For a relatively small continent, Europe has some extraordinary coastlines. Their variety is dizzying, from sheltered rocky coves fringed with olive trees to vast stretches of soft sandy beaches. Whittling down the list for possible beach holidays on this continent can be tough, so here are a few places that will get you in the mood for lazy days in the sun.
Sandy beaches are a rarity in Croatia, but on this small island in the Kvarner Gulf, you’ve got 22 to choose from. Rab’s aptly named Paradise Beach on the Lopar peninsula is a good place to start for a relaxing beach holiday. It's got a 1.5km sweep of sand and clear shallow waters. Or take a half-hour hike through woods to reach Sahara Beach in a sheltered inlet – a popular spot for naturists.
It’s hard to find a beach with a more dramatic backdrop than Tropea’s steep cliffs, where brightly coloured houses cling on, seemingly in defiance of gravity. Down in Italy’s toe, Calabria’s prettiest town hovers over several sandy beaches as well as a rocky promontory topped by the church of Santa Maria dell’Isola. Calabria is one of Italy’s least developed regions, and its warmth comes not just from the southern sun and the famously spicy cuisine, but from the people too.
Just north of Bulgaria’s border with Turkey are some of the country’s least developed beaches. Start in the small village of Sinemorets and work your way down the indented coast, where quiet golden-sand beaches are surrounded by protected nature reserves and pine forests. Bring your own picnic to the secluded sands of Lipite Beach and Silistar Beach, as you won’t find the bars and clubs that dominate the resorts further north.
Everyone’s on a bike on this chilled-out French Atlantic island, where 100km of cycle trails wind past sandy beaches, vineyards, salt pans and pine forests. Head inland where oyster beds hint at the gorgeous seafood on offer at the food market in the village of La Flotte. After a day on the dunes at Sainte-Marie-de-Ré’s beach, try one of the quayside cafés in St-Martin-de-Ré.
Strap on your swimming shoes to get the most out of the long rocky beach at Monodendri on the east coast of Paxos. You’ll be able to see every detail of the pebbles in the sparkling waters of the Ionian Sea here. Pine and olive trees offer shade, and both of the beach restaurants serve classic Greek dishes; one even has an outdoor pool.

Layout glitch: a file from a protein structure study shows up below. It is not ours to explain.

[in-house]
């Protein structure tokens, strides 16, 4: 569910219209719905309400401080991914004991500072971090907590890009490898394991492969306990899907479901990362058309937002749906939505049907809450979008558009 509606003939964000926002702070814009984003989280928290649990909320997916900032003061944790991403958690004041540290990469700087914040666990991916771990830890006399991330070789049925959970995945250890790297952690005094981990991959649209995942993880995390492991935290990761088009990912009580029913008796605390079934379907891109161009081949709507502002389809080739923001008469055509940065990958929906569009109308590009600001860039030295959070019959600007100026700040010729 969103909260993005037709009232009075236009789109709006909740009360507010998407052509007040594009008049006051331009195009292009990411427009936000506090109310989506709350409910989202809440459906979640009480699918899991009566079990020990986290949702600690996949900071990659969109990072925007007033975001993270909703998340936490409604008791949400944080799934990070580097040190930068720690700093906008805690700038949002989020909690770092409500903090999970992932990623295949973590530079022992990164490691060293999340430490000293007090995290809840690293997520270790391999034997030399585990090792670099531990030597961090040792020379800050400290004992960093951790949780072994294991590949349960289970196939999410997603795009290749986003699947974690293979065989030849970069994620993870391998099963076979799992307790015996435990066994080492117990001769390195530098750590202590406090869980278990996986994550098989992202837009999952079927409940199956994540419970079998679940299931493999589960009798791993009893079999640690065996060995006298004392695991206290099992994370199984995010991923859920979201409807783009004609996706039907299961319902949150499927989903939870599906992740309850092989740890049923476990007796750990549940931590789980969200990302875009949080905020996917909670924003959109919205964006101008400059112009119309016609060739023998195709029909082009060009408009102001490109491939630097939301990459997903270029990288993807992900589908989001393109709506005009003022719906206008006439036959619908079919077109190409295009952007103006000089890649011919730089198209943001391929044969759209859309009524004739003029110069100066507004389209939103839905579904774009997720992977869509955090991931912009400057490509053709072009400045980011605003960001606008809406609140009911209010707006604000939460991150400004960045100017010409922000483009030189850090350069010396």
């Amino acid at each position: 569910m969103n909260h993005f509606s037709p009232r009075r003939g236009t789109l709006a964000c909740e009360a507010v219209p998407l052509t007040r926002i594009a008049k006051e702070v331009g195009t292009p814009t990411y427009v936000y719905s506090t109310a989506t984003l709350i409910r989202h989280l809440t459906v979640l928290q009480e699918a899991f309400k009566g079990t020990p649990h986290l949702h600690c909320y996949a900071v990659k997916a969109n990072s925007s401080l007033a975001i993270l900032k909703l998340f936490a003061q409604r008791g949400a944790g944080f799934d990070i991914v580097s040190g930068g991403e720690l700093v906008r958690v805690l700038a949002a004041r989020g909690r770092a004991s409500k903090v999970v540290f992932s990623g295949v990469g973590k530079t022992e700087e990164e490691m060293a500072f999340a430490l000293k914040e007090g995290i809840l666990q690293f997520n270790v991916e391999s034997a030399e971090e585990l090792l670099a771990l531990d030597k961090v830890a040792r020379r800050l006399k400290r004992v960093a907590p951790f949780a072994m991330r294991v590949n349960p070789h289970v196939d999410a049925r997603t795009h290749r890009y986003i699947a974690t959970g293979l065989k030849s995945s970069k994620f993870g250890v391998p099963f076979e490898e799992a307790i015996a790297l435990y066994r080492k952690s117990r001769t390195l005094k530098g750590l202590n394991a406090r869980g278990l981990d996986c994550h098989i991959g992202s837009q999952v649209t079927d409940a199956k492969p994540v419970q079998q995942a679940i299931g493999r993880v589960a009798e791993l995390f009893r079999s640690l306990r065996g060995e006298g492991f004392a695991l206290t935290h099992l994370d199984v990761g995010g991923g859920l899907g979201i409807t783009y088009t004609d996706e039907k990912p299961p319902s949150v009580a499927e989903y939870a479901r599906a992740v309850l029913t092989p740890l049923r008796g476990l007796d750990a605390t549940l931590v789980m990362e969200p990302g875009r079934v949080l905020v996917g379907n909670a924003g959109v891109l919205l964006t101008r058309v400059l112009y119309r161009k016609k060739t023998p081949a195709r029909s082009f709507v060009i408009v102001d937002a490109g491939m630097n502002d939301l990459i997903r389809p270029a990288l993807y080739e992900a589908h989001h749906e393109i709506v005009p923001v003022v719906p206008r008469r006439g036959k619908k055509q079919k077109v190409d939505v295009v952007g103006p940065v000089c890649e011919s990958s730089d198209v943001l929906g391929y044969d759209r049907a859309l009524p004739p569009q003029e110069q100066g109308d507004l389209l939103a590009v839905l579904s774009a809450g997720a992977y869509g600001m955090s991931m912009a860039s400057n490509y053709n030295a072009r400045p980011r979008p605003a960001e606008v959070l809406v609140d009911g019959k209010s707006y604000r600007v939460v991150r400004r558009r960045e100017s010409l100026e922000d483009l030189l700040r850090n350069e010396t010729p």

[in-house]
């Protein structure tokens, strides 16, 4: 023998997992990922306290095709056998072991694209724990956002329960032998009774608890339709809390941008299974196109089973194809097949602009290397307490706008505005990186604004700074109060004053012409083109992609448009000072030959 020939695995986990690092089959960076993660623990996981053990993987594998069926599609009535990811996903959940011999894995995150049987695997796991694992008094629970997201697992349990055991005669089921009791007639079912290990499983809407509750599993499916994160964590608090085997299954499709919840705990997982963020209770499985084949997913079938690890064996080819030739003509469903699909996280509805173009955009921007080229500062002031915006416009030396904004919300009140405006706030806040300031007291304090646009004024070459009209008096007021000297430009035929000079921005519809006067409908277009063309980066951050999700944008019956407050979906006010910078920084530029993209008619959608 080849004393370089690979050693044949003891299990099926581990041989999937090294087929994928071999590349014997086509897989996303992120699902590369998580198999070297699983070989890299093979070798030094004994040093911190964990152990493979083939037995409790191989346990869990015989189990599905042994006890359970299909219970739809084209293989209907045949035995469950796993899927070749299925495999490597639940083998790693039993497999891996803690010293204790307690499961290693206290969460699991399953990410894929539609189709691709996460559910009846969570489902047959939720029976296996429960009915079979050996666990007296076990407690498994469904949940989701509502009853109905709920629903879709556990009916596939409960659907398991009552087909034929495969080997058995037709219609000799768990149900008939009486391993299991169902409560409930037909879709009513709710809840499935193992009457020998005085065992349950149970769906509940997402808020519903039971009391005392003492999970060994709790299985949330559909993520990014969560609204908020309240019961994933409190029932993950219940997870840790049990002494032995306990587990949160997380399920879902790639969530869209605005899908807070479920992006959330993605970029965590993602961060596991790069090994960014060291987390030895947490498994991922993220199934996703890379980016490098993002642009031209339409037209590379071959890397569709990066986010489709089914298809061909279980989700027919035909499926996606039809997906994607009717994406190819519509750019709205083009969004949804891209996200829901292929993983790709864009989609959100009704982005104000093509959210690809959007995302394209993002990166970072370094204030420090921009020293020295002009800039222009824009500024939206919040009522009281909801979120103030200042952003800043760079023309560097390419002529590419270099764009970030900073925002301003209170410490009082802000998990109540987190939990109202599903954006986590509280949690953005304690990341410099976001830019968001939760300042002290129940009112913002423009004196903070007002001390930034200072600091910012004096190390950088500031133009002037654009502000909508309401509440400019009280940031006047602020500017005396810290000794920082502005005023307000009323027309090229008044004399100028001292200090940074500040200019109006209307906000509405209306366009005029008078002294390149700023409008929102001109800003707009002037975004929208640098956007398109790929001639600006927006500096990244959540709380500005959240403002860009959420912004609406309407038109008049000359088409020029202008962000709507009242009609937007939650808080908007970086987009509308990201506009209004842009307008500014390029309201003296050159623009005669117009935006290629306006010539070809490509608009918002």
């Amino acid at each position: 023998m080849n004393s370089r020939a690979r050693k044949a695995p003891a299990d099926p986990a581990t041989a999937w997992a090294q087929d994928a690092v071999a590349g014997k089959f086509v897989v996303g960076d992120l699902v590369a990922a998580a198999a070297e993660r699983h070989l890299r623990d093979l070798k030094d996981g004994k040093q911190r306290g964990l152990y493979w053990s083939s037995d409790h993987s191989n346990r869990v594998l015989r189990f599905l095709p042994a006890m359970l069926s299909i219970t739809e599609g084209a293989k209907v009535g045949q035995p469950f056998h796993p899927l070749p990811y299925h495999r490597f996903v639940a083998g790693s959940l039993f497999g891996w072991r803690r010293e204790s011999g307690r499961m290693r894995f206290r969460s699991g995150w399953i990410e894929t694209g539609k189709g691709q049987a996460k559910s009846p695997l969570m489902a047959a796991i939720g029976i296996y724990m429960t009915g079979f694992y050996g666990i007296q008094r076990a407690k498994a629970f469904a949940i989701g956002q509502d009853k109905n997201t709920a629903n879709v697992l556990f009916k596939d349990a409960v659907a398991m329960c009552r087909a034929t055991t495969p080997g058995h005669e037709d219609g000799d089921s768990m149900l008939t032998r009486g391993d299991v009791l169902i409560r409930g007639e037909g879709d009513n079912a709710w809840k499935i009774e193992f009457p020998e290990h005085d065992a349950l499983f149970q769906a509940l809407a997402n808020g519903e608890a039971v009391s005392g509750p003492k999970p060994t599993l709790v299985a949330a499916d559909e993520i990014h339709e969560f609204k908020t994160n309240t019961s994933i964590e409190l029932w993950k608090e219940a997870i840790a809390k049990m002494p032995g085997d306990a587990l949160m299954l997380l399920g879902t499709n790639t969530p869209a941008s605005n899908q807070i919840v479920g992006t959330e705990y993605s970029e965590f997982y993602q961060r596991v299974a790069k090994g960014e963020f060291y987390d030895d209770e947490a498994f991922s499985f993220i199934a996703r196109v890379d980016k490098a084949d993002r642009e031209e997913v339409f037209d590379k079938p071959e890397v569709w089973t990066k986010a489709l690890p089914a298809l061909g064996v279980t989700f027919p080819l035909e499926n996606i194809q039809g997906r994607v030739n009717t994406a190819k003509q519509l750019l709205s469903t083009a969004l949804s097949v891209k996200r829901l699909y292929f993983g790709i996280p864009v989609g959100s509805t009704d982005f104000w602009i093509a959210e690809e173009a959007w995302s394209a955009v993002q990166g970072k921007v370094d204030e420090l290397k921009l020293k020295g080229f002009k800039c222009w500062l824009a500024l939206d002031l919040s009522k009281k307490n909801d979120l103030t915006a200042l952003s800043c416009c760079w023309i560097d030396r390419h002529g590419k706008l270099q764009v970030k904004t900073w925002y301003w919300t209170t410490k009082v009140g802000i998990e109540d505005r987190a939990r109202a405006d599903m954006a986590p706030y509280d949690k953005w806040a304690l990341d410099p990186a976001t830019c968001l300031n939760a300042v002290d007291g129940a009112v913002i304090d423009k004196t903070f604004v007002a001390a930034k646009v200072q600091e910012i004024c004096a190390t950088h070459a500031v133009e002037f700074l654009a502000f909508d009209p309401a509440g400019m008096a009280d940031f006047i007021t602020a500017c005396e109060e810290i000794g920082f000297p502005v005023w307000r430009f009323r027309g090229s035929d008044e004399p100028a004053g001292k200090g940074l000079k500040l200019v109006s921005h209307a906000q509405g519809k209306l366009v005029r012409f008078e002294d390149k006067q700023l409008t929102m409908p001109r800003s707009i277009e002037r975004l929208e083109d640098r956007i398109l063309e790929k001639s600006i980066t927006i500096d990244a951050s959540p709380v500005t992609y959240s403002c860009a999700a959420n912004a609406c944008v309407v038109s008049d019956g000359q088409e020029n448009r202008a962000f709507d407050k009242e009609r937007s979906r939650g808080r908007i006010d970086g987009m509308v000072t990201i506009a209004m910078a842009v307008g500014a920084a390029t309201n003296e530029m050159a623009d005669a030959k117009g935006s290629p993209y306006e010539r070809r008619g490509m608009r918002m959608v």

Norfolk’s North Sea coast might not have the balmy climate of its Continental counterparts, but the 6km of Holkham Beach’s soft and often empty sands are very tempting all the same. Rent a bike and check out the Norfolk Coast Cycleway along the coast to Wells-next-the-Sea, where rustic beach huts give the area an old-fashioned charm.
There’s a wonderfully traditional and mellow air to the beach at Santa Margarita Ligure. Away from the smart yachts in the pleasure port, you can still watch the fishermen offload their catch, destined for the seafront restaurants. The town makes a good base for exploring this part of Italy’s Ligurian coast, with classy Portofino just to the west and the exquisite Cinque Terre villages a short train ride away.
Germany’s largest island is also one of its most popular holiday destinations, a fascinating mix of Victorian resorts, sandy and stony beaches, and a national park with imposing chalk cliffs. The most entertaining way of getting around Rügen is by the historic steam railway which connects its eastern beaches. For one of the strangest relics of Nazi Germany, stop at Prora and check out the ruins of what was supposed to be the world’s largest beach resort.
The windswept coast of France’s Languedoc region seems to go on forever as it stretches from the Camargue to the Spanish coast (when it technically becomes Roussillon). Even in the height of summer, there’s plenty of sandy beach to go round. On the western fringe of the Camargue is Plage de l’Espiguette, nearly 10km of untamed dunes and, refreshingly, not much else. If it’s beach bars you’re after, head to nearby Le Grau du Roi or La Grande Motte.
The Costa da Morte in Spain’s northwestern tip might be known as the Coast of Death – thanks to a few too many nineteenth-century shipwrecks – but its beaches are heavenly. Carnota is the longest beach in Galicia, a wild 7km stretch of white sand backed by marshland, dunes and mountains. Stroll along the wooden walkways that cross the marshes and catch glimpses of herons and other wildlife.
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